Help for BIID sufferers is found at https://www.biid.org/?s=biid


Virtue ethics conformity of one’s life and conduct to moral and ethical principles; uprightness; positive behaviour (Your morals, the importance of role models )

One of the first theories of ethics stems from the work of Plato and Aristotle, and focuses on the moral character, or virtues, of the individuals. This theory of ‘Virtue Ethics’ would apply in a health or social care setting based on the professional, who would make decisions based on their morals. What they feel is the right way to behave towards patients and colleagues. Virtue ethics relate to the internalised moral characteristics, rational thought and practical wisdom of a virtuous person who possesses and lives the virtues. The traits must be possessed as stable, fixed and reliable. While this is a particularly attractive value in healthcare professionals there is debate over how, when and to what extent these virtues are acquired and how they are influenced by societal values. For example, you might take time to explain treatment options to a patient, asking them how they feel about possible treatment options or what is going to happen, and involve them in decision-making processes. The challenge with this form of ethics can be the lack of clear guidance. The requirement to act “as a virtuous person would act given the situation” can make it difficult to identify the morally correct course of action where more than one alternative may be open to the practitioner and patient. National Advisory Group on the Safety of Patients in England (Aug 2013).

Consequentialism the theory that ethical decisions should be made on the basis of the expected outcome or consequences of the action. Ethical actions were ones that caused the most possible happiness and the least possible pain (Greater benefit to greater number of people)

Another ethical theory and approach is Consequentialism. Early writers on consequentialism were Jeremy Bentham (1748–1832) and one of his students, John Stuart Mill (1806–1873). A modern writer on consequentialism is Peter Singer (born 1946). This theory says that the correct moral response is related to the outcome, or consequences, of the act, not its intentions or motives. If you were making a decision about a person’s health or social care using this theory, you would look at the likely results of your decision for that person’s wellbeing and the wellbeing of others. For example, a critically-ill child needs a very expensive surgical treatment and has low survival expectancy. Should the NHS do the operation or should the money be allocated to carry out hundreds of tonsillectomy operations? What are the consequences of spending the money either way? Which is the most important? (Billingham et al., 2016) One famous way of putting this is ‘the greatest good for the greatest number of people’. The most common forms of consequentialism are the various versions of utilitarianism, which favour actions that produce the greatest amount of happiness. Despite its obvious common-sense appeal, consequentialism turns out to be a complicated theory, and doesn’t provide a complete solution to all ethical problems. Two of the main issues with consequentialism are; that it can lead to the conclusion that some quite dreadful acts are good, what one person feels is in the best interests of many, may result in the loss of life for others. Also that predicting and evaluating the consequences of actions is often very difficult and though we may think we are acting for the benefit and the greater good of many, we may in fact be causing more harm in the long run.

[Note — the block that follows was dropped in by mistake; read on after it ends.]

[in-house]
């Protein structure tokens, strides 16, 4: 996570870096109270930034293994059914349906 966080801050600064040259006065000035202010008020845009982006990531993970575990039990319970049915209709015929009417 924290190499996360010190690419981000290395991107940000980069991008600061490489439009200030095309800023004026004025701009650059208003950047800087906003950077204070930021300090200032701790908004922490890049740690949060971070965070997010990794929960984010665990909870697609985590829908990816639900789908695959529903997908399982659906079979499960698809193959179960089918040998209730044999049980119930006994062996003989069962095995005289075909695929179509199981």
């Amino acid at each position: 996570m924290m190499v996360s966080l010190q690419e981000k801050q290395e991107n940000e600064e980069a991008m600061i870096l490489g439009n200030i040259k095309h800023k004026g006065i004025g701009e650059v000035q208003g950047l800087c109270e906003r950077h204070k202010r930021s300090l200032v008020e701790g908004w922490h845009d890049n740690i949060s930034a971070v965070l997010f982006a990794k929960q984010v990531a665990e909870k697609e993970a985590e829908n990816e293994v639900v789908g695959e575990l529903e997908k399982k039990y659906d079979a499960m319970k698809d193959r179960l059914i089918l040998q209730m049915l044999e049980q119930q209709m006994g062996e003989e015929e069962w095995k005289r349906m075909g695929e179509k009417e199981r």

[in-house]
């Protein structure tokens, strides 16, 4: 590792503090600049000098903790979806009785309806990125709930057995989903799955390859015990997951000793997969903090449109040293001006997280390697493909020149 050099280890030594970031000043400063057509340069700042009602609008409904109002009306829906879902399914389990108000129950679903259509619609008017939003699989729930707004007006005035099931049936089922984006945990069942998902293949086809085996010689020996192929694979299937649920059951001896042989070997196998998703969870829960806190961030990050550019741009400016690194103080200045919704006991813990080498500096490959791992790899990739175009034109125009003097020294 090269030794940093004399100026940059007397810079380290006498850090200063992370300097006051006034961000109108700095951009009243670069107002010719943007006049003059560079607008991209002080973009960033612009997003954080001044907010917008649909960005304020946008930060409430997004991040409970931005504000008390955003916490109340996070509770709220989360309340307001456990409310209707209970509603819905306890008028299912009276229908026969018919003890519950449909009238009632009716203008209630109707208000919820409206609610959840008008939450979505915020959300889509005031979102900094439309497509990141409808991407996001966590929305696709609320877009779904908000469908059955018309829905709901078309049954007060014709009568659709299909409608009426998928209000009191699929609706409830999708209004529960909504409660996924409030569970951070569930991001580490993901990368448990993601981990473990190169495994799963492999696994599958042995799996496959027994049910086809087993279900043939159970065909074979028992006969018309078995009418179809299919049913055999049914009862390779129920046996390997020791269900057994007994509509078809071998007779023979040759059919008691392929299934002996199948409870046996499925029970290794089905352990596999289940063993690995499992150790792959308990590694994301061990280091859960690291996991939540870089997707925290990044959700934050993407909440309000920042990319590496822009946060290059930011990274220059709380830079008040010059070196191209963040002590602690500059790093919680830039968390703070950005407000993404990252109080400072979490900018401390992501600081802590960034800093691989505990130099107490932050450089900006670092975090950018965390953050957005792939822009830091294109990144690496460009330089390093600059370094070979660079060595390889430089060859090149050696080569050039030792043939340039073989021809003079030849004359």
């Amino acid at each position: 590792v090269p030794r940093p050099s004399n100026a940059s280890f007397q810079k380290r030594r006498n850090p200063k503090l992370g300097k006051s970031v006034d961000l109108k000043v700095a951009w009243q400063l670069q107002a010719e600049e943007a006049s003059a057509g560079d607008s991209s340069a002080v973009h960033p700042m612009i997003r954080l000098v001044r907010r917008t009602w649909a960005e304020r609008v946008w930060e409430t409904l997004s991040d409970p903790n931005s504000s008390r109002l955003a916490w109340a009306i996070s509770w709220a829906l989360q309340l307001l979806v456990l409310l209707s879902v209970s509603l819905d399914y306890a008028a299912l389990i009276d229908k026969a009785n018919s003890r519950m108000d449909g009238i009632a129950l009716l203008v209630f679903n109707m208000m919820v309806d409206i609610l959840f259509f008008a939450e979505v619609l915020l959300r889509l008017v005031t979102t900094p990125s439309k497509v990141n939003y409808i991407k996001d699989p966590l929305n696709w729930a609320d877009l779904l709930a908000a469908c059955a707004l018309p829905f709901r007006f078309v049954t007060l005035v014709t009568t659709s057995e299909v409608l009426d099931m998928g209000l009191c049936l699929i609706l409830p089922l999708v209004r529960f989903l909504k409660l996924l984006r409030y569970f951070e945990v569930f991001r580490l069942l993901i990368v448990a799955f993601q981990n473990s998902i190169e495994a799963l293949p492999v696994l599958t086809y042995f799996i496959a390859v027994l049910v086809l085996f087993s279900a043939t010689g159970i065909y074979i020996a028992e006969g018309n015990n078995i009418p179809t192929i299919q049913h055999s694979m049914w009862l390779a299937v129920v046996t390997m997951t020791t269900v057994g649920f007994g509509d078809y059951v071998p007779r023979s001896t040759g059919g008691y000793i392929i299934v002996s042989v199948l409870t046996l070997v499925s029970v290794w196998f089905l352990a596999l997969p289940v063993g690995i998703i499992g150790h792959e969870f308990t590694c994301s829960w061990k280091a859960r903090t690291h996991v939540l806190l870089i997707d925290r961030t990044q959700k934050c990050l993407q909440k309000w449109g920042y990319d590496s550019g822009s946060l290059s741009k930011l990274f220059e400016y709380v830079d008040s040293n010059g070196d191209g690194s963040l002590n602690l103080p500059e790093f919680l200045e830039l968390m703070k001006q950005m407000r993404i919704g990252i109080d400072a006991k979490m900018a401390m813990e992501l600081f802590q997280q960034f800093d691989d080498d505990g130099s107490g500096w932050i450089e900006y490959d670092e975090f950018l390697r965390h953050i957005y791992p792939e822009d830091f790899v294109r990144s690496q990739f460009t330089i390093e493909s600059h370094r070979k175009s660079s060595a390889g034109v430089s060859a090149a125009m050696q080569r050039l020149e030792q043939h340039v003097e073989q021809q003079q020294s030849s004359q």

Deontology ethics, especially that branch dealing with duty, moral obligation, and right action. It focuses on your intentions rather than the outcomes of your actions. (Intentions, laws and legislations)

Deontology is often seen as being strongly opposed to consequentialism. This is because in emphasising the intention to act in accordance with our duties, deontology believes the consequences of our actions have no ethical relevance at all. As an ethical approach Deontological ethics are based on duties and rights and respect individuals as ends in themselves. It places value on the intentions of the individual (rather than the outcomes of
any action) and focuses on rules, obligations and duties. Deontology requires absolute adherence to these obligations and acting from duty is viewed as acting ethically. NHS Education for Scotland. (01-May-2018)
One of the key criticisms in healthcare is that applying a strictly deontological approach to healthcare can lead to conflicts of interest between equally entitled individuals which can be difficult or even seemingly impossible to resolve.